18 Challenges: Health promotion is the “poor cousin”
Ministry of Health gets 8% of national budget and prevention, promotion and public health services get just 6.8% of the Ministry’s budget

19 Curative health dominates
Doctors, hospitals and pharmaceuticals are the main concerns of health systems in terms expenditure, staffing, and how people think of health Curative care is an important economic commodity Malaysian governments are a significant investor in private commercial hospitals Medical dominance of the policy process does not always serve the interests of health promotion

20 Lower status of health ministries
The Ministry of Health usually has a lower status in governments In Australia the portfolio of health is usually given to a middle ranking politician In Malaysia the portfolio is traditionally reserved for the MCA

21 Health promoters are often not “political animals”
Government servants are nervous about their role in policy making and of forming links with civil society Many people in health promotion have not had policy experience and lack knowledge about policy

22 The policy making process in Malaysia
In Malaysia, as in many countries until recently, there has not been a strong culture of involving civil society in the health policy process In the 1980s the government legislated to try to control the political role of non-government organizations Over secretive culture: the Official Secrets Act can still be invoked and NGO representatives are sometimes forbidden to publicly or privately discuss the results of consultations with government ministries Processes lack transparency Access to policy information is not adequate Mass media has limited independence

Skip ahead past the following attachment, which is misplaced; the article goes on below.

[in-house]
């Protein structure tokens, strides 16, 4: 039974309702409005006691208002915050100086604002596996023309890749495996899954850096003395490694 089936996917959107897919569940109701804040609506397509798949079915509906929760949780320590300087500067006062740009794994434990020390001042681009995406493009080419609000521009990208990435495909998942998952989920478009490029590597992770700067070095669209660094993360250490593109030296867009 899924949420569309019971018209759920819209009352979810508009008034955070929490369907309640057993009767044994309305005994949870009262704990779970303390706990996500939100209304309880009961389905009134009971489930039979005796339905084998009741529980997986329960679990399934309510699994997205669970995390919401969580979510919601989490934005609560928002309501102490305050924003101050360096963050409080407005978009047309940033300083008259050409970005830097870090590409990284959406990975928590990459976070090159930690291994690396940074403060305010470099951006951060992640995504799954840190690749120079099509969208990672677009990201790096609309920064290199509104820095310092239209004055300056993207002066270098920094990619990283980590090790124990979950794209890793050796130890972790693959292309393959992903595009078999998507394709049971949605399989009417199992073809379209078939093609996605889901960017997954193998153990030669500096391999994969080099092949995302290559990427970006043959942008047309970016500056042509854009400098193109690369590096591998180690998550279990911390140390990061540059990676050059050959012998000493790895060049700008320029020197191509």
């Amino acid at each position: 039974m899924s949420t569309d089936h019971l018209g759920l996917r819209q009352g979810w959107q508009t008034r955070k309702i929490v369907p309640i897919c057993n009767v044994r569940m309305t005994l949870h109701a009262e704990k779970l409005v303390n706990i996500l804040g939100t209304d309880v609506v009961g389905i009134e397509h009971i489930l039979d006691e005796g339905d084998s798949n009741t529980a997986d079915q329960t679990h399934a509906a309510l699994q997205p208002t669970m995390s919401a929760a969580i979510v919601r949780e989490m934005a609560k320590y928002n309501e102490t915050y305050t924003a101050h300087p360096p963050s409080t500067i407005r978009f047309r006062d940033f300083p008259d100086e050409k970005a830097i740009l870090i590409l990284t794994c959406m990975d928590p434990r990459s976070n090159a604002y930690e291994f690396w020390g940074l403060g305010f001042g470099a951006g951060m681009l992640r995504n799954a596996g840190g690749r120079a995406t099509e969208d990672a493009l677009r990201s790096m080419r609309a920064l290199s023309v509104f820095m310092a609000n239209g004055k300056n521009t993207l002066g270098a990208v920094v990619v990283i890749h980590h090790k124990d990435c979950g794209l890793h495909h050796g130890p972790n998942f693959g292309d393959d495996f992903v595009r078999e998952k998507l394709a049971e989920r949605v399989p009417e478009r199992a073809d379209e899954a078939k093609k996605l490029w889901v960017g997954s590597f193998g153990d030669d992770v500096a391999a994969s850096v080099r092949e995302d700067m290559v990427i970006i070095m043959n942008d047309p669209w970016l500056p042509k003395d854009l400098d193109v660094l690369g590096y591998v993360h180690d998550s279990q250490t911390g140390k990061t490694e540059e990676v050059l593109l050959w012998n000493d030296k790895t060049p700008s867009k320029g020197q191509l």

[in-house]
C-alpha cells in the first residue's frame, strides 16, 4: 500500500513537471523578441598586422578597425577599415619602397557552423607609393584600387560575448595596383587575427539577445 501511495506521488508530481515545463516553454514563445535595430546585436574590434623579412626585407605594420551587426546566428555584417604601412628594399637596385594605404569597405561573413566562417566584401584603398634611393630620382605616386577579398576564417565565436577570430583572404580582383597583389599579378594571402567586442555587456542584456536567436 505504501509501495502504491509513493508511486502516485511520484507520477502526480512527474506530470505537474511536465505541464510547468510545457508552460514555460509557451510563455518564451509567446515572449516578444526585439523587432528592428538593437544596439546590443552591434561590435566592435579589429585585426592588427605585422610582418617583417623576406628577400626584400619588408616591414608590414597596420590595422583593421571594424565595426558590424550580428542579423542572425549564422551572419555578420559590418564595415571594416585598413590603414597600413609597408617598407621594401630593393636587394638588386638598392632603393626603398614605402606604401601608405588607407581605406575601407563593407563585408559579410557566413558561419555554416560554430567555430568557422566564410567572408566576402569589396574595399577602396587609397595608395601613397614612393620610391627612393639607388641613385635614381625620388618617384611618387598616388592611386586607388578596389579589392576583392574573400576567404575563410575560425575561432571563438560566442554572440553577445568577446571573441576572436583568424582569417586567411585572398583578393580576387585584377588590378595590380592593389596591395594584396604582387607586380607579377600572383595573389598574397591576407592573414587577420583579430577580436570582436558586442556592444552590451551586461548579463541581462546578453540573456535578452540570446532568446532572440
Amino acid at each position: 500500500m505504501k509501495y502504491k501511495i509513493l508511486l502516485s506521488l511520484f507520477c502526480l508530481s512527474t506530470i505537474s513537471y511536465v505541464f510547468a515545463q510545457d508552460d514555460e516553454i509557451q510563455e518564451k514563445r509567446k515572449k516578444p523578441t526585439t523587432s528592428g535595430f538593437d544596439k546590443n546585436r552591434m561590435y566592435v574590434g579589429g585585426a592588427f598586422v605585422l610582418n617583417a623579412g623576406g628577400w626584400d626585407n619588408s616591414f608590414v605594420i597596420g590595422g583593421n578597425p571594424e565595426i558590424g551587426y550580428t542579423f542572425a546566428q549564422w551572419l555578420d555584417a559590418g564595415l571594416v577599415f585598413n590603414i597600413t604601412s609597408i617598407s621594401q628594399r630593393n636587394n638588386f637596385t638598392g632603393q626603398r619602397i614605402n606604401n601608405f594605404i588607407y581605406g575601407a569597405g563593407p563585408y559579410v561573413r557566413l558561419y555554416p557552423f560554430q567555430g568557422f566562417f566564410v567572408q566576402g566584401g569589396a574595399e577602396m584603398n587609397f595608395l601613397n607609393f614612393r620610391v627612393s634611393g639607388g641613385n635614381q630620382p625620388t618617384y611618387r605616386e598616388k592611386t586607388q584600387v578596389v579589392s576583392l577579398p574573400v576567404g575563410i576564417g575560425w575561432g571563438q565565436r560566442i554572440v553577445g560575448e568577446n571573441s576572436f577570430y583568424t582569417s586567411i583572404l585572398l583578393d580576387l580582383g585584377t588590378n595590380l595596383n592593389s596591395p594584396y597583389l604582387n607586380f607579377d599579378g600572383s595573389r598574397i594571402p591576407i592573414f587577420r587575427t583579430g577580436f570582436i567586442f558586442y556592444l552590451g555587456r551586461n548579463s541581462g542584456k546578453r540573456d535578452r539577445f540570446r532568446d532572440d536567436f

23 The challenge of agenda setting
It is difficult to get some issues on to the agenda due to cultural, religious and political sensitivities Political skill is needed The “policy story” needs to be told in an appropriate way sometimes stressing human rights and humanitarian values, sometimes appealing to economic rationality

24 Evidence-based policy
Evidence requires research and takes time and money Health promotion often has a very long term time frame and results are not seen for years or even generations Malaysians often have to depend upon evidence from other countries since there is limited research Evaluation is an important part of policy design Vested interests will dispute the evidence (eg advertising junk food to children; passive smoking)